USE THE CONTINUOUS MODE TO CAPTURE EXPRESSIONS

Using a fast shutter speed is not just for fast-moving subjects, but also for catching the ever-changing expressions of people, especially small children. This image (Figure 6.8) shows how an expression can go from happy to sad in a matter of seconds. Taking several consecutive shots allowed me to capture each moment as it happened without missing a thing.

This baby changed her expression from a smile to a frown in less than 10 seconds, and I was able to capture this change by taking several consecutive photographs.
FIGURE 6.8 This baby changed her expression from a smile to a frown in less than 10 seconds, and I was able to capture this change by taking several consecutive photographs.

SELECTING AND SHOOTING IN HIGH-SPEED CONTINUOUS DRIVE MODE

  1. Press the DRIVE button on the top of the camera.
  2. Rotate the Main dial until you see the drive setting that shows an “H.”
  3. Locate and focus on your subject in the viewfinder, and then press and hold the Shutter button to take several continuous images.

FOCUS MODES

Now that your drive setting is ready to go, let’s move on to focusing. The 60D allows you to shoot in three different autofocus modes: One Shot, AI Focus, and AI Servo (AI stands for Artificial Intelligence). The One Shot mode is designed for photographing stationary objects, or subjects that don’t move around very much; this setting is typically not very useful with action photography. You will be photographing subjects that move often and quickly, so you’ll need a focus mode that can keep up with them. The AI Servo mode will probably be your best bet. This setting will continue to find focus when you have your Shutter button pressed halfway, allowing you to keep the focus on your moving target.

SELECTING AND SHOOTING IN AI SERVO FOCUS MODE

  1. Press the DRIVE button on the top of the camera.
  2. Use your index finger to rotate the Main dial until AI SERVO appears in the top LCD Panel.
  3. Locate your subject in the viewfinder, then press and hold the Shutter button halfway to activate the focus mechanism. You’ll notice that while in this mode you won’t hear a beep when the camera finds focus.
  4. The camera will maintain focus on your subject as long as the subject remains within your focus point(s) in the viewfinder, or until you take a picture.

The AI Focus mode is another setting that can be useful when you have a subject that is stationary at first but then starts to move—it’s the “best of both worlds” when it comes to focusing on your subject. Imagine that you are photographing a runner about to sprint in a race—you want to focus on the person’s eyes as they take the “ready” position and don’t want your camera to change focus. But just as the runner starts running down the track, the camera will kick into AI Servo mode to track and focus on the runner as they are moving.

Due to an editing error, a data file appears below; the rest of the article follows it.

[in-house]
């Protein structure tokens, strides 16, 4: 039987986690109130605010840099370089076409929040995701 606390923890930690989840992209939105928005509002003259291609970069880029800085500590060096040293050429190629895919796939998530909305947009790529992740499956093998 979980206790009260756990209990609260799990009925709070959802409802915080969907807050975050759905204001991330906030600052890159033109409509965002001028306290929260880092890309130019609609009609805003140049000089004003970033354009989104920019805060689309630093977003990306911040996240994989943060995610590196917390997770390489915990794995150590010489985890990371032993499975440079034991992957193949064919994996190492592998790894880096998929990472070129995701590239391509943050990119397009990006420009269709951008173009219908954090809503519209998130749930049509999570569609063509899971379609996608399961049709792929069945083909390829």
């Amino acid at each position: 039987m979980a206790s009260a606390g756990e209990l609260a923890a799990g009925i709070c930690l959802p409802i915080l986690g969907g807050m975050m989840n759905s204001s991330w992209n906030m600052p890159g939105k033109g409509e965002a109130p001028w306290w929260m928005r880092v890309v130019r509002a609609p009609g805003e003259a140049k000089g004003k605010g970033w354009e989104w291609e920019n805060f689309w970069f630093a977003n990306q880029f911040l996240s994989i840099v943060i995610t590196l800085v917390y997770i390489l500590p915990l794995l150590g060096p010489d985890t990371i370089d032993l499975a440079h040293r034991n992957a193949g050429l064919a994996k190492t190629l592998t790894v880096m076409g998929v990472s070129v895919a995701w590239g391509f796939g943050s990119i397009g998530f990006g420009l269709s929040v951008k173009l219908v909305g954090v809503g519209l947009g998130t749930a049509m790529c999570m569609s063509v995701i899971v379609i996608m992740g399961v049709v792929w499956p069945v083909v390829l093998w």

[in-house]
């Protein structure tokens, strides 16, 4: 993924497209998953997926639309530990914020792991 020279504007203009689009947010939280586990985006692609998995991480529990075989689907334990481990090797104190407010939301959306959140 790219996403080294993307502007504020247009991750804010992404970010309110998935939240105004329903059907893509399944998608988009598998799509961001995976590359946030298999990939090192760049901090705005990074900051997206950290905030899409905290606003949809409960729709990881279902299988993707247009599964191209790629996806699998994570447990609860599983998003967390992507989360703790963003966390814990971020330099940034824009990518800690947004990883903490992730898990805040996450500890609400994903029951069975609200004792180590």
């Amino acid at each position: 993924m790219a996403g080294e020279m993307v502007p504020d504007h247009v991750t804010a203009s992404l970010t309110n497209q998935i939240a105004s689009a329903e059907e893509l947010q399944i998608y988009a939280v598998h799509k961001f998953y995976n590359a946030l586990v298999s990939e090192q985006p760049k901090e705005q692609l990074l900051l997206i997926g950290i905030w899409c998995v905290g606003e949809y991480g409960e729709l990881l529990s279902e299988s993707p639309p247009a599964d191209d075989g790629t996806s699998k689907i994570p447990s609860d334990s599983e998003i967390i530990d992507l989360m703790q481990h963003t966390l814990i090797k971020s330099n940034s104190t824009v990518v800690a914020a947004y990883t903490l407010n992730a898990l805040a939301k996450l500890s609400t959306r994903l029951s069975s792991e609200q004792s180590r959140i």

The AF-ON button will activate the autofocusing system in your 60D without your having to use the Shutter button. Note that this button will not work when shooting in one of the fully automatic modes.
FIGURE 6.9 The AF-ON button will activate the autofocusing system in your 60D without your having to use the Shutter button. Note that this button will not work when shooting in one of the fully automatic modes.

You should note that holding down the Shutter button for long periods of time will quickly drain your battery, because the camera is constantly focusing on the subject. You can also activate the focus by pressing the AF-ON button on the back of the camera (Figure 6.9). This is a great way to get used to the focusing system without worrying about taking unwanted pictures.

AF POINTS

The Canon 60D has a total of nine focus points and two different settings for autofocus: Manual selection and Automatic selection. Manual selection lets you choose one of the nine focus points within the viewfinder to set your autofocus to (A), while Automatic selection allows the camera to decide which autofocus points to focus on for each shot (B).

When you are photographing something and are able to set the focus point on the part of the image you want in focus all the time, such as when it’s focused on the eyes of a person, then it’s best to use Manual selection. If you’re photographing something where your subject will be near the center of the screen and moving around quickly, such as children running around on a soccer field, then you might want to give the Automatic selection a try. Experiment with each setting to find out which one works best with your shooting style.

AF POINTS
AF POINTS

Jigsaw Puzzle (Drag Gesture & WriteableBitmap)

Jigsaw Puzzle enables you to turn any picture into a challenging 30-piece jigsaw puzzle. You can use one of the included pictures, or choose a photo from your camera or pictures library. You can even zoom and crop the photo to get it just right. Drag pieces up from a scrollable tray at the bottom of the screen and place them where you think they belong. As you drag a piece, it snaps to each of the 30 possible correct positions to reduce your frustration when arranging pieces. Jigsaw Puzzle also can solve the puzzle for you, or reshuffle the pieces, both with fun animations.